DUMBING IT DOWN FOR US: “We also worked with Congress -- and I want to thank the members of Congress -- to pass a bipartisan economic growth package. That’s Washington-speak for you’re fixing to receive some money.”

FORGET ABOUT WHAT’S ACTUALLY HAPPENING NOW: “But I want people to understand that in the long term we’re going to be just fine. People will still be able to work.”

WHAT HE’S NOT SAYING: “You know, one of the interesting signs of strength is that we’re the world’s leading exporter of goods and services. I’m not saying we’re second place or third place; we’re the world’s leading exporter.”

HOW DRUNK DO YOU HAVE TO BE NOT TO KNOW IF YOU’RE SITTING OR STANDING? “I’m sitting in -- standing in front of people that are all part of the process”.

Most of the speech was yet another push for passage of the free-trade agreement with Colombia.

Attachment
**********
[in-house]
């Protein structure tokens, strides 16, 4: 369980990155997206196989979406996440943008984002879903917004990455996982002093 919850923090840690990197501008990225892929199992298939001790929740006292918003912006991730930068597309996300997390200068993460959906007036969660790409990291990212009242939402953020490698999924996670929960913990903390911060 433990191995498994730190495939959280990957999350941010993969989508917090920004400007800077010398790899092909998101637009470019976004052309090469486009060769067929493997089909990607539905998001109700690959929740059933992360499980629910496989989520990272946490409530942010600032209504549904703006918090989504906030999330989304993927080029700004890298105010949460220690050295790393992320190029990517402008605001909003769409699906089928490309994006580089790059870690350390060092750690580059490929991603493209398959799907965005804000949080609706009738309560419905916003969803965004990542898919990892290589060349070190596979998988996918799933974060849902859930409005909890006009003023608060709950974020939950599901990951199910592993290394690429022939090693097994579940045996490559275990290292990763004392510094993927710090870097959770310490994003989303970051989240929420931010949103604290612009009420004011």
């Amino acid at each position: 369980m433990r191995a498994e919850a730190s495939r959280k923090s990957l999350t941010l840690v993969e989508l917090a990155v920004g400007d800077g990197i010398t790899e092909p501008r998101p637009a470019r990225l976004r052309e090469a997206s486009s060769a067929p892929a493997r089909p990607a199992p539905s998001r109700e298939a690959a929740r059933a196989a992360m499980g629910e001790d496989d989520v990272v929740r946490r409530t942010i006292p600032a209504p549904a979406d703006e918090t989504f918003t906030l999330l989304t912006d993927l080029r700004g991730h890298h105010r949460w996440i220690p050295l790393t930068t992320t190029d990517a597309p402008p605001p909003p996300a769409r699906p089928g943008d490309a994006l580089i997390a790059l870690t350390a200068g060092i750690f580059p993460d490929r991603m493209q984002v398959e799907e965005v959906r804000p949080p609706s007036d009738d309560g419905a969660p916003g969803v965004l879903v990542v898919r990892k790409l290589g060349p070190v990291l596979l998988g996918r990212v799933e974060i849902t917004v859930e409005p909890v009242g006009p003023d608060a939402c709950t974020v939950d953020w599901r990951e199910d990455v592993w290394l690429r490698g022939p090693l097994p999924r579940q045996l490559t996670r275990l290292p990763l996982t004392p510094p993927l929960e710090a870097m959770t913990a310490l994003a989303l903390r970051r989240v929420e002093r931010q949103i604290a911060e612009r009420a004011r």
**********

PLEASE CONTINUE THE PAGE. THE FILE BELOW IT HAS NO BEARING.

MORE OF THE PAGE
IF THAT DOESN’T INTEREST YOU, THINK ABOUT TERMS: “You can think in terms of national security interests, but if that doesn’t interest you, think about terms of helping folks just like this make a living.”

IN OTHER WORDS: “Our fellow citizens have got to know that across the hemisphere and across the globe, people are waiting to see what the members of Congress will do. In other words, this isn’t just one of these isolated votes that gets no attention outside of Washington. This is a vote that is being observed very carefully by people across the world.”

IN OTHER WORDS: “Business leaders from many backgrounds, along with current and former senators, congressmans [sic], mayors, diplomats, national security council people, Cabinet members from both parties -- I emphasize, from both parties -- support this agreement. In other words, it’s just not me talking. There’s a lot of people who understand the importance of this agreement.” Congressmans?